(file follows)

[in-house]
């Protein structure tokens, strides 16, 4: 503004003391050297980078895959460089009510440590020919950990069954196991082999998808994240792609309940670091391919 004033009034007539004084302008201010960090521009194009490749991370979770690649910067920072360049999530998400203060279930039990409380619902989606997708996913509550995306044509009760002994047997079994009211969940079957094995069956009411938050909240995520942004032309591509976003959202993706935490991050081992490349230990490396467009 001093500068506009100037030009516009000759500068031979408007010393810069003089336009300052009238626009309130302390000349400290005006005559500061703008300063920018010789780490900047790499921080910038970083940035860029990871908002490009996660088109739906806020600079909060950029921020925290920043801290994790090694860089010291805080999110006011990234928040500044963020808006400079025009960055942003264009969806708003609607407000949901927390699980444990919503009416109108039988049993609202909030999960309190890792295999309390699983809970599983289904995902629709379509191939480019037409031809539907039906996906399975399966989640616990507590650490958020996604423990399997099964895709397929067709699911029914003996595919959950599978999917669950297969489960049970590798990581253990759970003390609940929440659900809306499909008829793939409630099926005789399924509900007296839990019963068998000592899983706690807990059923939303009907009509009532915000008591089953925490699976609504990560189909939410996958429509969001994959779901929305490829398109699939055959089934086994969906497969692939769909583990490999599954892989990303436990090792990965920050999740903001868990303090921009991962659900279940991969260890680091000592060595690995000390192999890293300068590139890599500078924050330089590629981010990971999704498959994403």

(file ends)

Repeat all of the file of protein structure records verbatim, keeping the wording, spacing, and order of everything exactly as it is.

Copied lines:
[in-house]
């Protein structure tokens, strides 16, 4: 503004003391050297980078895959460089009510440590020919950990069954196991082999998808994240792609309940670091391919 004033009034007539004084302008201010960090521009194009490749991370979770690649910067920072360049999530998400203060279930039990409380619902989606997708996913509550995306044509009760002994047997079994009211969940079957094995069956009411938050909240995520942004032309591509976003959202993706935490991050081992490349230990490396467009 001093500068506009100037030009516009000759500068031979408007010393810069003089336009300052009238626009309130302390000349400290005006005559500061703008300063920018010789780490900047790499921080910038970083940035860029990871908002490009996660088109739906806020600079909060950029921020925290920043801290994790090694860089010291805080999110006011990234928040500044963020808006400079025009960055942003264009969806708003609607407000949901927390699980444990919503009416109108039988049993609202909030999960309190890792295999309390699983809970599983289904995902629709379509191939480019037409031809539907039906996906399975399966989640616990507590650490958020996604423990399997099964895709397929067709699911029914003996595919959950599978999917669950297969489960049970590798990581253990759970003390609940929440659900809306499909008829793939409630099926005789399924509900007296839990019963068998000592899983706690807990059923939303009907009509009532915000008591089953925490699976609504990560189909939410996958429509969001994959779901929305490829398109699939055959089934086994969906497969692939769909583990490999599954892989990303436990090792990965920050999740903001868990303090921009991962659900279940991969260890680091000592060595690995000390192999890293300068590139890599500078924050330089590629981010990971999704498959994403």